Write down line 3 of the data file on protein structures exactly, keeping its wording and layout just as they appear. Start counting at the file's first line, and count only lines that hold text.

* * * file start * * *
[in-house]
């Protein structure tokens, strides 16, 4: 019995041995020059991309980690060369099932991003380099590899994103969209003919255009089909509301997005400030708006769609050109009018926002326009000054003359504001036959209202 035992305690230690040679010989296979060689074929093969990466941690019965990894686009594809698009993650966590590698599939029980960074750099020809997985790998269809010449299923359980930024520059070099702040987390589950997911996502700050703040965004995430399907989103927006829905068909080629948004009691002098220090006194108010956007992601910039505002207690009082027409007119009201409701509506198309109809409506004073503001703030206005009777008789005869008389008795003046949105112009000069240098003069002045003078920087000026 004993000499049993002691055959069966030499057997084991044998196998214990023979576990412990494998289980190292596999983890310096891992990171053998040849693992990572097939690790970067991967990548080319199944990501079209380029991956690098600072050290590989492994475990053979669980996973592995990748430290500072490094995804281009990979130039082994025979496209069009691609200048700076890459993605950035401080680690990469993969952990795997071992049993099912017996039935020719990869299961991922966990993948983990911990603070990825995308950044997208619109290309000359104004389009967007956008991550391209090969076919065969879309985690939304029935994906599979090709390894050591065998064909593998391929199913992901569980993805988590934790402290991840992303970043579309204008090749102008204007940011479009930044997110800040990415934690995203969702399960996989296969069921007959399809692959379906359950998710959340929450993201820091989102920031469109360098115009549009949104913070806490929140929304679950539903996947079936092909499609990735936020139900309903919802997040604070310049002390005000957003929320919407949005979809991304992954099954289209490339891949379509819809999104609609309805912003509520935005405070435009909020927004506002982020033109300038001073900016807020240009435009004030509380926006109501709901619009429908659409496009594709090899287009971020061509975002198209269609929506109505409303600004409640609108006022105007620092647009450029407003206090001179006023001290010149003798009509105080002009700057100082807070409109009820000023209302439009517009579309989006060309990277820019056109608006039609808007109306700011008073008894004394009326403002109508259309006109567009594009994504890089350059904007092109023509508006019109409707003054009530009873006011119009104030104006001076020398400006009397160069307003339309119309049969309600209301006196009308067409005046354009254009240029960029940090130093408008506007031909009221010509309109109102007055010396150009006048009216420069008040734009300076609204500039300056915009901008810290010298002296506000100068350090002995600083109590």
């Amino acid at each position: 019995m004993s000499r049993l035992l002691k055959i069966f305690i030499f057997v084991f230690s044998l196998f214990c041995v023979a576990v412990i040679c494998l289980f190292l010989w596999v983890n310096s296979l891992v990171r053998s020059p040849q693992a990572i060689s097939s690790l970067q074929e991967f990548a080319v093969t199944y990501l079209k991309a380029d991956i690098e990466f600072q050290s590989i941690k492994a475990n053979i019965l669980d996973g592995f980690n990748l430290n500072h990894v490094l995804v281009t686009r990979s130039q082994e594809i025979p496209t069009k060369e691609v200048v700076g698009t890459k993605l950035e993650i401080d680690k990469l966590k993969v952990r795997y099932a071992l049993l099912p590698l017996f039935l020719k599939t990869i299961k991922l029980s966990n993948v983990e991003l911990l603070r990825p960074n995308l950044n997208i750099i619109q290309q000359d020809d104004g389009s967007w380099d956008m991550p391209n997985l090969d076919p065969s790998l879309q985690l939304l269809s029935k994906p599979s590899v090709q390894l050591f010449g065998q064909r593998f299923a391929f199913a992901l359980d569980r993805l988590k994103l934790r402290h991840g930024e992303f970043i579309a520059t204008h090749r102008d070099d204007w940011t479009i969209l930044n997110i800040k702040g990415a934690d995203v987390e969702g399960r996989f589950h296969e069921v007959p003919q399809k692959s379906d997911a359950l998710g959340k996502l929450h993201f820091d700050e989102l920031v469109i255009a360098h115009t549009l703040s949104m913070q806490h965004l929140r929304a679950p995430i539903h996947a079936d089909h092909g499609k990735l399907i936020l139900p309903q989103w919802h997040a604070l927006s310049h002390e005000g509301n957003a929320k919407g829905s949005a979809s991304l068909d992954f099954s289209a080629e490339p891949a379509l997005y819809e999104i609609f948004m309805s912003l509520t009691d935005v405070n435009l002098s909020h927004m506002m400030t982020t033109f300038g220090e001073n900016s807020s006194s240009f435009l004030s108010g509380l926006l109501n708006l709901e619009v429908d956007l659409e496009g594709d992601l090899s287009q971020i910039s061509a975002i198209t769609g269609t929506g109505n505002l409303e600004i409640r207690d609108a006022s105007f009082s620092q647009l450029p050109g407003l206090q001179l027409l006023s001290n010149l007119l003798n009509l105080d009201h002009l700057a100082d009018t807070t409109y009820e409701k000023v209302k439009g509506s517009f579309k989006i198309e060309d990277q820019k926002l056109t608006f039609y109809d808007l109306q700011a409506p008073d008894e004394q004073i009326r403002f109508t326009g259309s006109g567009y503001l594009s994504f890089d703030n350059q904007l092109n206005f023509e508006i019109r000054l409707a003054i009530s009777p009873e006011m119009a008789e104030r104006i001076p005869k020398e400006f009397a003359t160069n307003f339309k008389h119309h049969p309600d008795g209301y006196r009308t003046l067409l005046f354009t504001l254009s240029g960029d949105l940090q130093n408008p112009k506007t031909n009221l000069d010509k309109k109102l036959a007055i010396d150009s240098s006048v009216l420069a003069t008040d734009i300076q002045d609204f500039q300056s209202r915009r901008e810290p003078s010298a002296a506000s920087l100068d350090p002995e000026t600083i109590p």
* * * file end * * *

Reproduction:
């Amino acid at each position: 019995m004993s000499r049993l035992l002691k055959i069966f305690i030499f057997v084991f230690s044998l196998f214990c041995v023979a576990v412990i040679c494998l289980f190292l010989w596999v983890n310096s296979l891992v990171r053998s020059p040849q693992a990572i060689s097939s690790l970067q074929e991967f990548a080319v093969t199944y990501l079209k991309a380029d991956i690098e990466f600072q050290s590989i941690k492994a475990n053979i019965l669980d996973g592995f980690n990748l430290n500072h990894v490094l995804v281009t686009r990979s130039q082994e594809i025979p496209t069009k060369e691609v200048v700076g698009t890459k993605l950035e993650i401080d680690k990469l966590k993969v952990r795997y099932a071992l049993l099912p590698l017996f039935l020719k599939t990869i299961k991922l029980s966990n993948v983990e991003l911990l603070r990825p960074n995308l950044n997208i750099i619109q290309q000359d020809d104004g389009s967007w380099d956008m991550p391209n997985l090969d076919p065969s790998l879309q985690l939304l269809s029935k994906p599979s590899v090709q390894l050591f010449g065998q064909r593998f299923a391929f199913a992901l359980d569980r993805l988590k994103l934790r402290h991840g930024e992303f970043i579309a520059t204008h090749r102008d070099d204007w940011t479009i969209l930044n997110i800040k702040g990415a934690d995203v987390e969702g399960r996989f589950h296969e069921v007959p003919q399809k692959s379906d997911a359950l998710g959340k996502l929450h993201f820091d700050e989102l920031v469109i255009a360098h115009t549009l703040s949104m913070q806490h965004l929140r929304a679950p995430i539903h996947a079936d089909h092909g499609k990735l399907i936020l139900p309903q989103w919802h997040a604070l927006s310049h002390e005000g509301n957003a929320k919407g829905s949005a979809s991304l068909d992954f099954s289209a080629e490339p891949a379509l997005y819809e999104i609609f948004m309805s912003l509520t009691d935005v405070n435009l002098s909020h927004m506002m400030t982020t033109f300038g220090e001073n900016s807020s006194s240009f435009l004030s108010g509380l926006l109501n708006l709901e619009v429908d956007l659409e496009g594709d992601l090899s287009q971020i910039s061509a975002i198209t769609g269609t929506g109505n505002l409303e600004i409640r207690d609108a006022s105007f009082s620092q647009l450029p050109g407003l206090q001179l027409l006023s001290n010149l007119l003798n009509l105080d009201h002009l700057a100082d009018t807070t409109y009820e409701k000023v209302k439009g509506s517009f579309k989006i198309e060309d990277q820019k926002l056109t608006f039609y109809d808007l109306q700011a409506p008073d008894e004394q004073i009326r403002f109508t326009g259309s006109g567009y503001l594009s994504f890089d703030n350059q904007l092109n206005f023509e508006i019109r000054l409707a003054i009530s009777p009873e006011m119009a008789e104030r104006i001076p005869k020398e400006f009397a003359t160069n307003f339309k008389h119309h049969p309600d008795g209301y006196r009308t003046l067409l005046f354009t504001l254009s240029g960029d949105l940090q130093n408008p112009k506007t031909n009221l000069d010509k309109k109102l036959a007055i010396d150009s240098s006048v009216l420069a003069t008040d734009i300076q002045d609204f500039q300056s209202r915009r901008e810290p003078s010298a002296a506000s920087l100068d350090p002995e000026t600083i109590p």